Ever since version 1.3 (Snapshot 12w25a) of Minecraft, you have been able to invite other players on your local LAN to your single player world. This provides a simple way for friends to play a game together, without having to actually set up and host a server.
Using VPN software, like Hamachi and Tunngle, you are able to connect to other people on the internet as if you were on the same local network. The combination of VPN and the Open to LAN feature of Minecraft allows you to play multiplayer Minecraft, with a select few people, easily and privately over the internet.
When it came to setting up a VPN with my friend Andy, we found Hamachi to be a nightmare and were soon looking for an alternative. Every tip and piece of advice we could find did not allow us to connect to each other. After discovering Tunngle we were up and running in no time, seemingly providing a “it just works” VPN service for gamers.
This article serves as a guide to setting everything up.
Setting up a VPN
- First of all you need to download Tunngle and install it, if you haven’t already. You can download it from the Tunngle website here: Download Tunngle
- You will then need to create a Tunngle account to be able to use the software. You can do this at the following link: Register a Tunngle account
- Once registered, you need to login to your account with the Tunngle client software.
Setting up and joining a Tunngle Network
- Click on the Private Network button (the second from the left in the title bar).
- To join a network enter the network name and password and click Join
- To create a network, enter a name and password and click the Create – Update button.
- The first time you create a network, you will have to activate it. This is a simple online process that is free.
- Networks will stay alive for 3 days without activity, they will then be deleted. You can create a new network at any time.
Once everyone is in the same Tunngle private network, you are connected together in a virtual LAN.
Tunngle features a lot of advertising across the software’s screen space, which can be annoying. However, you only need to use it for a minute or two to set everything up, then you can minimise it (or send it to the notification area by pressing the . button).
Ensuring Minecraft uses Tunngle for LAN networking
This only needs to be completed by the player hosting the game.
- Go to the Network Connections control panel (Start>Run wtbblue.com)
- Windows 7:
- Right click the Tunngle Network and click Properties
- Double-click IPV4, click Advanced and under the Interface metric enter 1.
- Windows XP:
- Click on the Advanced menu and the select Advanced Settings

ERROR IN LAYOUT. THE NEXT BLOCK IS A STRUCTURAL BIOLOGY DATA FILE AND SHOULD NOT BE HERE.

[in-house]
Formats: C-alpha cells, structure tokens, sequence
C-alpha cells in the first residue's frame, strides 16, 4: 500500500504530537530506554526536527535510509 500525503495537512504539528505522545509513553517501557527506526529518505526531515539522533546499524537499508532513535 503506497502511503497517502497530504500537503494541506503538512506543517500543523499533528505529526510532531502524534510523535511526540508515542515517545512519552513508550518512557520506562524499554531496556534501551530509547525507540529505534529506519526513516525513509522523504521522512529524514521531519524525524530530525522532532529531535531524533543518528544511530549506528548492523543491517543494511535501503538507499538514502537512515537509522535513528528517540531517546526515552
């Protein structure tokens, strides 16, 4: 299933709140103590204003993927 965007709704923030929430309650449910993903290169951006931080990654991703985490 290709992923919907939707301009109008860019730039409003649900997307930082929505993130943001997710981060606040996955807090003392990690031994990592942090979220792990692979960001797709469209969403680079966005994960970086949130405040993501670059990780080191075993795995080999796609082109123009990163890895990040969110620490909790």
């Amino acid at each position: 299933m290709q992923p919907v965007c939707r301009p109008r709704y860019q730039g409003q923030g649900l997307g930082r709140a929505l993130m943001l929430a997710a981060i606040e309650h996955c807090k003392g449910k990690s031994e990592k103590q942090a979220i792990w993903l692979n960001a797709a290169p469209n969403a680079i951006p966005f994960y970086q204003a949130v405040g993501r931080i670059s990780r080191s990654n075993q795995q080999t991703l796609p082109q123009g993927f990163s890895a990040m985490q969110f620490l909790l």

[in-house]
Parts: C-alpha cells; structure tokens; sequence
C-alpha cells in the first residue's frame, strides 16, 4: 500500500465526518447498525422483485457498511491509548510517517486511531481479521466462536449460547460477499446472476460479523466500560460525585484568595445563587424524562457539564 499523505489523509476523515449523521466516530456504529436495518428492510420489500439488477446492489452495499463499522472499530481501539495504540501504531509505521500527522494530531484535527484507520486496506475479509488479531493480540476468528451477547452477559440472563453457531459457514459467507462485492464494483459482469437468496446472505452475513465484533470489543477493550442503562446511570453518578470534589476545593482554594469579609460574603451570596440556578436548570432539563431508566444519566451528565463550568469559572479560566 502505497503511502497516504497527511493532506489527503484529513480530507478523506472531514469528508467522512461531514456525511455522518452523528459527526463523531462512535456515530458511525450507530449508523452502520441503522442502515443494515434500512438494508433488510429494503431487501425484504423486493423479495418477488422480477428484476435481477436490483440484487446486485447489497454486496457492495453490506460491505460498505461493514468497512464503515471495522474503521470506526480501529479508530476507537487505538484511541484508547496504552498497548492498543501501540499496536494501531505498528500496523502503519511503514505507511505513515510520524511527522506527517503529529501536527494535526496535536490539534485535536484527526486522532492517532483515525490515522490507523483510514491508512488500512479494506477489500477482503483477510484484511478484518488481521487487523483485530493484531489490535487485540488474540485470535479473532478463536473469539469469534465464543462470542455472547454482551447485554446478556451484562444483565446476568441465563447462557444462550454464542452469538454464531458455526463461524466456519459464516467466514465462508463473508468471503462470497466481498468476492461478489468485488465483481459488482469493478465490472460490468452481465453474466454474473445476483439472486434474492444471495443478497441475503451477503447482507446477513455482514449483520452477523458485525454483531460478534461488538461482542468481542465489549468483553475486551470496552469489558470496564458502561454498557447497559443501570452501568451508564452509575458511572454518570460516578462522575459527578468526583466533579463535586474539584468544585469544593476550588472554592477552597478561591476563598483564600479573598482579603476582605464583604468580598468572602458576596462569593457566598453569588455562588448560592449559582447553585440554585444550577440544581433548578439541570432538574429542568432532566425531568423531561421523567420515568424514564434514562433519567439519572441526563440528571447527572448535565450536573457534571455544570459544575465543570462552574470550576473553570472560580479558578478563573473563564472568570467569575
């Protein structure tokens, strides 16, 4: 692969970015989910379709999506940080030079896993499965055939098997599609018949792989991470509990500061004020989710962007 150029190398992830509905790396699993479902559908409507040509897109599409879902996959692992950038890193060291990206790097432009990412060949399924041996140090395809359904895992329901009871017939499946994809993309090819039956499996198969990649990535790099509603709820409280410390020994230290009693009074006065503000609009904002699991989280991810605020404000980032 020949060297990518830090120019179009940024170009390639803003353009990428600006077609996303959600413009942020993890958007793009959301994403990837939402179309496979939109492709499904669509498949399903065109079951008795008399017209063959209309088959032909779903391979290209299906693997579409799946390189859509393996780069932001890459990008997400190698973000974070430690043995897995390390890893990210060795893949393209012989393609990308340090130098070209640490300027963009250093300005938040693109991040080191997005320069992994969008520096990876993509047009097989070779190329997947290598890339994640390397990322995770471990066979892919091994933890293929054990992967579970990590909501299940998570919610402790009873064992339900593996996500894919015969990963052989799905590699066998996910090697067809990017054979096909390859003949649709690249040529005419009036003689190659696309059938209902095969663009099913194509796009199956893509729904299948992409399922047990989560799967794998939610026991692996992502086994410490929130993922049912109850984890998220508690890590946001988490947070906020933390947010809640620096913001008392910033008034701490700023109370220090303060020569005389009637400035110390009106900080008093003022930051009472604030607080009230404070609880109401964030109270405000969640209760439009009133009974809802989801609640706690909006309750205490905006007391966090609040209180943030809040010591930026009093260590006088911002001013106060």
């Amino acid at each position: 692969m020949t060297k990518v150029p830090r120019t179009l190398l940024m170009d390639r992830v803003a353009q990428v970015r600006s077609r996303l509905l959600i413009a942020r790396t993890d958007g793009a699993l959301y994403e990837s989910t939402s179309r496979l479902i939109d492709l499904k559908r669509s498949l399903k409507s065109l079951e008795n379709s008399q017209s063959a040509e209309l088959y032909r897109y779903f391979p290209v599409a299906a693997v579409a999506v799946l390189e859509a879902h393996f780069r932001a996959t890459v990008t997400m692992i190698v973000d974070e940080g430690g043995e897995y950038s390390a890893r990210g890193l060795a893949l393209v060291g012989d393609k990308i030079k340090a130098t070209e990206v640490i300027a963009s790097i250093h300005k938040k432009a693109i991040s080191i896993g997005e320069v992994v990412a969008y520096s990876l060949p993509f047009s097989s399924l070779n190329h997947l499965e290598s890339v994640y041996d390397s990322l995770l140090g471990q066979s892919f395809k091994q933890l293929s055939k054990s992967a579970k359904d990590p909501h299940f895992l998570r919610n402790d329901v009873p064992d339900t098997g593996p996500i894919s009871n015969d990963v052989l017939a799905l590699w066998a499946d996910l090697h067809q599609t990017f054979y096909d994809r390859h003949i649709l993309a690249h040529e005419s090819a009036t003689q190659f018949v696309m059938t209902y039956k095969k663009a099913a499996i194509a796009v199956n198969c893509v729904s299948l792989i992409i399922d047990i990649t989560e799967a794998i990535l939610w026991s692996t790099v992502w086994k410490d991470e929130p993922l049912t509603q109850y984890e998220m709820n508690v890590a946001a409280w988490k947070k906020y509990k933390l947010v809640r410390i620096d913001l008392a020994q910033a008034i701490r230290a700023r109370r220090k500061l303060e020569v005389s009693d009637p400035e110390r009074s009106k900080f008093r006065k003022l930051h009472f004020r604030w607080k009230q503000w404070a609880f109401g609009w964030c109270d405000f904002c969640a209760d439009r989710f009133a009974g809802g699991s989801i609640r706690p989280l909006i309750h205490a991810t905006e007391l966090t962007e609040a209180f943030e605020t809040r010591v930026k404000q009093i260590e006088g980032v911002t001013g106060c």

- Move the Tunngle connection up to the top of the list as pictured below.
- Once this is completed Minecraft will use Tunngle when you click Share to LAN rather than your actual local network.
Connecting to each other in Minecraft
- The host needs to start up the map that you want to play on. Once it has loaded you need to click the Share to LAN button and choose the settings for the other players.
- Click Start LAN World and then note the server address that it reports to you (for example: 22.214.171.124:12345). The first part, before the colon, is the IP address and should match the one you are using in Tunngle. The second part, after the colon, is the port number. The port number changes every time you share a world so you need to make sure you communicate it to your friends every time you play.
- Once the host has shared his world other players can join by pressing the Multiplayer button on Minecraft’s main menu. You can then enter the IP address and port number in the Direct Connect window as IP:PORT. You can also use the Add server feature, to give the server a name – however, it doesn’t always work and you will have to keep updating the port number as it changes. Note: you can copy the IP address by right clicking on the host in Tunngle, you will always have to enter the port number yourself though.
- You should then be able to click Join Server and be playing Minecraft with your friends in seconds.
Note: We were unable to ping each other after setting all of this up, but we could still connect to each other in Minecraft.
I hope that this proves useful to anyone who has been stuck with Hamachi, or just wanted to play private multiplayer but didn’t know how. If you have any problems, please let us know in the comments below.